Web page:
To be fair to him though,maybe he just forgot what this is all about.

Sam's picture

John,

I am still trying to get over how I am an "apologist" for Universalists....hahaha

Sam

Malachi's picture

I thought the poem was cute; I wouldn't take it too seriously. And, Yes, I too hope we will go on to be friends and enjoy each other's company without fear of rancor at conferences and the like. We disagree, and emotions run high, but I do hope we can keep all malice from our hearts. :)

P.S. Virgil should be posting my response soon; I sent it to him Thursday evening.

Blessings,

Life14all's picture

Kurt,

You thought that poem was "cute" and not to be taken seriously yet you took major offence to the cartoon I posted on my blog.

I'm glad you feel that way about creativity because in the future I guess I can expect you to invite me to your conference next year where I can draw everyone's caricature all in the name good humor and fellowship.

If not, than your words about going "on being friends and enjoy each others company" are empty my friend. If your words do hold meaning I have to ask you, Why haven't you extended the same forgiveness and olive leaf to me? HUMMMMMMMMM...I wonder.

Jim K.

PreteristArtist

Sam's picture

Kurt,

I never thought anything less. Heck, I got a few good belly laughs in today.

Blessings to you, too.

MichaelB's picture

I am still wondering how Simmons "won the debate" He takes a univeral atonement (ie not Corp Body). Unbelief is a sin. Did jJesus pay for all sins or not?

So why is he (Simmons) not charged with a view that "leads to universalism"?

Sam - your logic and hermeneutic prevailed.

Funny how Roderick would side with a Pelagian in this. Also, interesting that Roderick does not chastise Kurt for being on Planet P. Rememeber - it was supposed to be wrong to be here right? Oh well.

You can lead a horse to water Sam...

Ed's picture

MIKE!,
We finally agree on something!!!!! Will wonders never cease?

have a good day,

ed

ed

Papa is especially fond of us

Life14all's picture

Sam,

I want to publicly apologize to you if there was any perceived disrespect on your part concerning my cartoon about Mr. Simmon's return to Planet Preterist. It seems that men like Mr. Melanson were also deceived by Simmon's because when he published my blog at PP in his newsletter he intentional left out the most important reason I drew that cartoon.

To your credit you saw that it wasn’t my intent to show that Simmon's was gonna rip your head or anyone else's off in the debate but the intent of that blog was to show that I felt he was returning to the very same place to which he had earlier written off in spite of himself. The blog was my way of expressing that for some of us, faith in Christ is all that matters.

Here’s what Kurt intentionally left out of his newsletter concerning my blog.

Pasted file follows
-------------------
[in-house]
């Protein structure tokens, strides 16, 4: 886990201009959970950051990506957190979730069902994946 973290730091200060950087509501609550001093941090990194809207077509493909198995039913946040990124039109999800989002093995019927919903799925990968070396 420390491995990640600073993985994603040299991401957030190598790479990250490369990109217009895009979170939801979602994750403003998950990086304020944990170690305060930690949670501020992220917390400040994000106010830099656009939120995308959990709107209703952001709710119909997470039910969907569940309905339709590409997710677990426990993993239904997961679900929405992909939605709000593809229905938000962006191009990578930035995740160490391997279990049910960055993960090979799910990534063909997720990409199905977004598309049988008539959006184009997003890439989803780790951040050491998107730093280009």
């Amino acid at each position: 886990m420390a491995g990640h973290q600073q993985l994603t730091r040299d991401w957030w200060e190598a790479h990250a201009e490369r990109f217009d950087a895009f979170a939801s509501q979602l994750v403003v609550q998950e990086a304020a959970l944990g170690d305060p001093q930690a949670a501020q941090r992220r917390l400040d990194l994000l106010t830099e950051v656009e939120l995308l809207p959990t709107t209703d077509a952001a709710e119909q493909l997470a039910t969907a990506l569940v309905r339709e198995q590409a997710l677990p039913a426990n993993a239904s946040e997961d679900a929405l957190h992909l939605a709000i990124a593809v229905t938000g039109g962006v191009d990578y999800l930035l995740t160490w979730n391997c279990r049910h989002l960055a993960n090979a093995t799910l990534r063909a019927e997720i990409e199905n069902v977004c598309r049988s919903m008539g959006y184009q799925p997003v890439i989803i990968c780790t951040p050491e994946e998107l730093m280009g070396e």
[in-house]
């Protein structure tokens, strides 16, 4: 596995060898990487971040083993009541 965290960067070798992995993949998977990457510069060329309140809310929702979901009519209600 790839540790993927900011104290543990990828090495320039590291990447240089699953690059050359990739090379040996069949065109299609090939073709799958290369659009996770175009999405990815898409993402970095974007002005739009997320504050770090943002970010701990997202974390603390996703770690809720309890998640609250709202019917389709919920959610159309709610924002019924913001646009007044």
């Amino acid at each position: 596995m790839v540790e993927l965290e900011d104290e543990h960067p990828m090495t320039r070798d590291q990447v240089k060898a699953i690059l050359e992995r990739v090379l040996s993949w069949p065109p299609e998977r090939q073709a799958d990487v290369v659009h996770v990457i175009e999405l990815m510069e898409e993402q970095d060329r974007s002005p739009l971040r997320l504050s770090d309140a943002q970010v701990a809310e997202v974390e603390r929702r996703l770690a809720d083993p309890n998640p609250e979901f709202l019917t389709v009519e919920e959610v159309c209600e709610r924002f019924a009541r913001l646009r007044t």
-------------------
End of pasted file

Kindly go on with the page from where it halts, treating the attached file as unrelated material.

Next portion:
"And Finally;

Christ's life, His death and His resurrection joined with our faith
has already decided these thing's so "live long and prosper", Spock AD 1967"

There’s the deception on Simmon's part, people. This should alarm some of you out there. I e-mailed Kurt privately on several occasions to remove it from his newsletter if he wasn’t going to use the whole blog entry. Each time he refused and thus his deception continued. It seems that common courtesy and Biblical grace has also ended after AD70 in some COC circles.

This is alarming to say the least. Doesn’t this make anyone here at PP wonder how much other stuff Simmon's conveniently leaves out of the Scripture text when it doesn’t line up with his interpretation of things? And I am saying this as a man who has much respect for Mr. Simmons no matter what his lawyer instincts may tell him about me.

Virgil can also testify there were some things I didn’t post because I didn’t want my brothers here to be offended because of a silly thought or drawing. I have even made light of myself in my blogs. So when Mr. Melanson writes, “ you may well be the sharpest, clearest voice publishing today”, I believe he has also been deceived. Mr Melanson can go here to see my whole blog and then decide how "clear" that voice truly is.

http://blog.planetpreterist.com/index.php?itemid=1292)

So before any more of you left brain, logical, rational, analytical types judge my right brain thinking, maybe you should use both sides of the brain God has blessed you with and smile at yourselves once in a while:-) I do and at least I can say that if anyone here is using their whole brain, I would have to say it is my brothers from Reign of Christ ministries who at least have a sense of humor and understand that grace isn't just a dinnertime ritual but a concept that the whole brain can take comfort in.

James Robert Kessler
www.InChristVictorious.com

PreteristArtist

Sam's picture

Jim,

No need to apologize to me. I "got it." As far as Simmons leaving stuff out, he certainly does. What if I went around quoting Paul saying, "Paul said that Jesus is the saviour of the world"? Would that not be universalism? Oh, but Paul wrote other words, too. Simmons just likes his arsenal of one liners, ones that make it appear to endorse something that the person never endorsed. Is grace lacking? Sorely.

Sam

Believability's picture

One correction I would like to make has to do with the designation of the CBV as "King's" view. I realize that is there is the tendency to associate a particular viewpoint with a particular person (e.g. Calvisism).